A healthy safety debate always welcomed says Hackitt

Debate is healthy when it is based on facts as opposed to antidotes designed to support the arguments of health and safety critics, according to Judith Hackitt.

Writing in her blog, the chair of the Health and Safety Executive was quick to caveat her thirst for discussion by underscoring the need for it to be grounded in “real evidence”.

“Even before I became chair of HSE, I was aware that there are very few people who don’t have an opinion about health and safety,” she writes.

“I don’t expect all of those views to coincide with mine and I welcome proper debate among people with different perspectives. What I really find frustrating are people who seize opportunities to express their opinions but use some interesting tactics to mislead their audience into thinking they are being presented with facts.”

Health and safety by numbers

Honing in on data massaging, Ms Hackitt comments: “The HSE’s own statistics have been used to question whether we can be regarded as a world leader in health and safety regulation.

“I will admit to being proud of our system here in GB, but it is the system which we have all created and are part of which matters.”

Whilst the statistics are testament to “working together in preventing death injury and ill health”, they also serve as a sharp reminder “that we still have work to do”.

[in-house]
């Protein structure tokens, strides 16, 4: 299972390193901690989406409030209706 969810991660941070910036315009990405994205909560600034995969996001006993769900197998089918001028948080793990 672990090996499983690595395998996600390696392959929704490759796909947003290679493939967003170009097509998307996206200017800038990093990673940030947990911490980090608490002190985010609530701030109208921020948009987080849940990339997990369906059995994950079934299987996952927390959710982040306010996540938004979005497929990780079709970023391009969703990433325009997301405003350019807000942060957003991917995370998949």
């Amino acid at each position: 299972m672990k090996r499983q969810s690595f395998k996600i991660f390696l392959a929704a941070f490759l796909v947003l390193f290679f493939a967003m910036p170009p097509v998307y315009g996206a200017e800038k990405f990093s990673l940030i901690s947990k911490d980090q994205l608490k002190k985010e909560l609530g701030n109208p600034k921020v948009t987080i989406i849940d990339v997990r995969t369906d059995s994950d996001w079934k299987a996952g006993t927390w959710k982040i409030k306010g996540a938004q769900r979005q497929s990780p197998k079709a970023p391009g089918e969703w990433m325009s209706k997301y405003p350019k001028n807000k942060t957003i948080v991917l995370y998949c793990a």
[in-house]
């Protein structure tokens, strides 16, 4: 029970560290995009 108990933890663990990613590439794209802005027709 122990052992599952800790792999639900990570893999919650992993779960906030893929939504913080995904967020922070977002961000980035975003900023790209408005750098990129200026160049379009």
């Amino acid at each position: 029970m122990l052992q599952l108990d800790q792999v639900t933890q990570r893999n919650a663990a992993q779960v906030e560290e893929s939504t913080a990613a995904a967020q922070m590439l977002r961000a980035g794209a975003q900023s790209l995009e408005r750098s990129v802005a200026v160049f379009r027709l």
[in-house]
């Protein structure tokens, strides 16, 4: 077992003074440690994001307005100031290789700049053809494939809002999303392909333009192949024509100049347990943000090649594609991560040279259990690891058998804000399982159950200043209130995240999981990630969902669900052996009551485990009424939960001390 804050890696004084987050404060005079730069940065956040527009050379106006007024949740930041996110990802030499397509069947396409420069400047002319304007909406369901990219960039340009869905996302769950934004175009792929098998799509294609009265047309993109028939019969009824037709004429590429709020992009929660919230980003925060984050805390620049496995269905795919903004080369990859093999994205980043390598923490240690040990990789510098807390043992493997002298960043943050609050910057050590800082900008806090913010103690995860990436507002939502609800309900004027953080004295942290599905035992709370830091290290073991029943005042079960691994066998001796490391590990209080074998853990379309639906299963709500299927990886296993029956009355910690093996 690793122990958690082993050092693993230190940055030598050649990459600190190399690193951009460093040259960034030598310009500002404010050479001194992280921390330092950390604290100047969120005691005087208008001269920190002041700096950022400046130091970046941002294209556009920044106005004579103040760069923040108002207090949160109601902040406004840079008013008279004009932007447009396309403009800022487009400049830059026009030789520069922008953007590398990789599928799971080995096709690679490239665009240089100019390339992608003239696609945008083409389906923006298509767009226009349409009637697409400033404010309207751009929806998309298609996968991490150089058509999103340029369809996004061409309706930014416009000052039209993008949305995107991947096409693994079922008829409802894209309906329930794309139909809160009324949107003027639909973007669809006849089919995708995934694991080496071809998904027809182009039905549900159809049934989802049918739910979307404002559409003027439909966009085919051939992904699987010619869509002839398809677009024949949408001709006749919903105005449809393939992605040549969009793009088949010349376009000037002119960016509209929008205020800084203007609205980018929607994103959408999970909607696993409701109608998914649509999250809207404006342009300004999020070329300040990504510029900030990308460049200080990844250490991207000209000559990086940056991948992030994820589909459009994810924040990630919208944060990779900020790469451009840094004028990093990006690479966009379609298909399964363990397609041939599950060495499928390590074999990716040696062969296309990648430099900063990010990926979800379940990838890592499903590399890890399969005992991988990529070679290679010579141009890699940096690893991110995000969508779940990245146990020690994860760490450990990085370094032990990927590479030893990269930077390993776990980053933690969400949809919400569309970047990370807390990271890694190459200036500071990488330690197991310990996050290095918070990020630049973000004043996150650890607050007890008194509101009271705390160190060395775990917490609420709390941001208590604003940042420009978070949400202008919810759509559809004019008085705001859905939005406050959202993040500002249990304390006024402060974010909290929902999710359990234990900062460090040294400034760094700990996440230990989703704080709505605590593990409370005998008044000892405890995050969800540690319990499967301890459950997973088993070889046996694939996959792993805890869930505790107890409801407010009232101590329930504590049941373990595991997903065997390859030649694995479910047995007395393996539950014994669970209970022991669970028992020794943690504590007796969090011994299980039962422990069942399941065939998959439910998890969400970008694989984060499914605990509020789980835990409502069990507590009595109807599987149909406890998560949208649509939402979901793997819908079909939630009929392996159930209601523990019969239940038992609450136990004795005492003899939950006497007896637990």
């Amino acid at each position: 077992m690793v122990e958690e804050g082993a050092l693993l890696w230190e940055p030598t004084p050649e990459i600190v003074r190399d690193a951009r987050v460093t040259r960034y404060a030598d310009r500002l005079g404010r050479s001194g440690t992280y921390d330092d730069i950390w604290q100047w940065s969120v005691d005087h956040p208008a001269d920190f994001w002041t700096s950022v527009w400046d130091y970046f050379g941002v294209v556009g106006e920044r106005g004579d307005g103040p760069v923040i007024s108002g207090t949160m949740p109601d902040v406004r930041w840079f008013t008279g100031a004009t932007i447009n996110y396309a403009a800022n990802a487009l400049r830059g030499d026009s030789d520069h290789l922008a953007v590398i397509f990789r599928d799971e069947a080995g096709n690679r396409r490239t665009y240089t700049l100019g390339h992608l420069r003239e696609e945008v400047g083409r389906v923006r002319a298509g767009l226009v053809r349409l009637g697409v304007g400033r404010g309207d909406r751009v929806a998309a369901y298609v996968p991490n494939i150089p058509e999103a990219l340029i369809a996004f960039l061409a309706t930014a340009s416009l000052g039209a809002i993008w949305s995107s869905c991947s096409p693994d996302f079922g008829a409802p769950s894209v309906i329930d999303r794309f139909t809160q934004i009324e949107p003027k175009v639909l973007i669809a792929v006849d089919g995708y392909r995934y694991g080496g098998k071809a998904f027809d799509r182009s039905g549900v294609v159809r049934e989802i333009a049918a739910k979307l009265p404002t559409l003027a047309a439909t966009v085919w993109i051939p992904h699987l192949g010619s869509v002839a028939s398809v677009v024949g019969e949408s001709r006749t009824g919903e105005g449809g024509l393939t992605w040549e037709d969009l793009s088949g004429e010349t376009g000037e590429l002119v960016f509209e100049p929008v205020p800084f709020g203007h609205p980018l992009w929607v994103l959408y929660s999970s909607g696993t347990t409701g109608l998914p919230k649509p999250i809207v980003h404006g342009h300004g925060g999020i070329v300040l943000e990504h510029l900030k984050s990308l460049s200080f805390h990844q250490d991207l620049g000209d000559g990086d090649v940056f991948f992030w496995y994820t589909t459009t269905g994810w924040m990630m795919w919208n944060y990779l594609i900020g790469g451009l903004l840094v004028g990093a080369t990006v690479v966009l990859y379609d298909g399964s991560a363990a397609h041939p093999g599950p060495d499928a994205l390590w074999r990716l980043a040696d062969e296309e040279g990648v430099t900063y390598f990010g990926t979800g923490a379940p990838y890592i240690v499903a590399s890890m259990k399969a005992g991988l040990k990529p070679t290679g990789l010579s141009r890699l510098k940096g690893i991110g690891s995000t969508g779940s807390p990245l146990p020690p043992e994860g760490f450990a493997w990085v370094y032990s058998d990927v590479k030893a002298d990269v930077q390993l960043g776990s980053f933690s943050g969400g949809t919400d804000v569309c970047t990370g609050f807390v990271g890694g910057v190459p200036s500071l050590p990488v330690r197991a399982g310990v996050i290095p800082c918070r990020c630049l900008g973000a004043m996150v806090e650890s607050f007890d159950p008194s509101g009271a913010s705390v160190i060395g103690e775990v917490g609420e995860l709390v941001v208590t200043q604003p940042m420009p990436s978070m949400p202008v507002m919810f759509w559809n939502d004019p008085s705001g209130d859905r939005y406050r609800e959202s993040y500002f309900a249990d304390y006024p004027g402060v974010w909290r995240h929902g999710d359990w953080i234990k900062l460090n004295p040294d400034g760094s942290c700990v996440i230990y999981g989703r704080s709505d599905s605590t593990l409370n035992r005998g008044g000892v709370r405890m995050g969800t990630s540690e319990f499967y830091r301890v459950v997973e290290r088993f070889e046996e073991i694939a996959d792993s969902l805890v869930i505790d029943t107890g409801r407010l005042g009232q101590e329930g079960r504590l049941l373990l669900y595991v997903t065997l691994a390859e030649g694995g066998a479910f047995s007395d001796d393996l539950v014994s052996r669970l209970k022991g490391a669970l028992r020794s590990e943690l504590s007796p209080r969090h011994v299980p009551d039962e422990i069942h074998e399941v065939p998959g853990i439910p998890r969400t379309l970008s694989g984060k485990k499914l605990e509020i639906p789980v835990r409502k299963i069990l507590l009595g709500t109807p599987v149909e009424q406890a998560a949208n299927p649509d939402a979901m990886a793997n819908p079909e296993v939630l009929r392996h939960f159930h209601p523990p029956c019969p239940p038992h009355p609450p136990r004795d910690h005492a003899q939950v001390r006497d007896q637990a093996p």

“But the fact is,” adds Ms Hackitt, “what we do achieve is one of the best performances in the world and other regulators around the world come to us for advice on how to improve their systems.”

“I’ve seen one report which ranked the UK as having one of the highest levels of health and safety risk in the world. It’s easy (but misleading) to arrive at that answer if you base it on absolute numbers of incidences and include countries which grossly under-report and those which have very small populations – as this report did.

“It should be obvious to anyone that 50 fatalities in a country of five million people is a significantly worse performance than 100 fatalities in a country of 50 million people. Not so in the methodology of this study, the country of 50 million people would be ranked as being worse than the one with five million!

“One can only question the point of such a study and its bizarre conclusion.”

Ms Hackitt concludes by inviting those who “think differently” to an open debate provided it is thrashed out in the arena of “real evidence” rather than “arguments which are chosen to support a particular prejudice or hidden agenda”.

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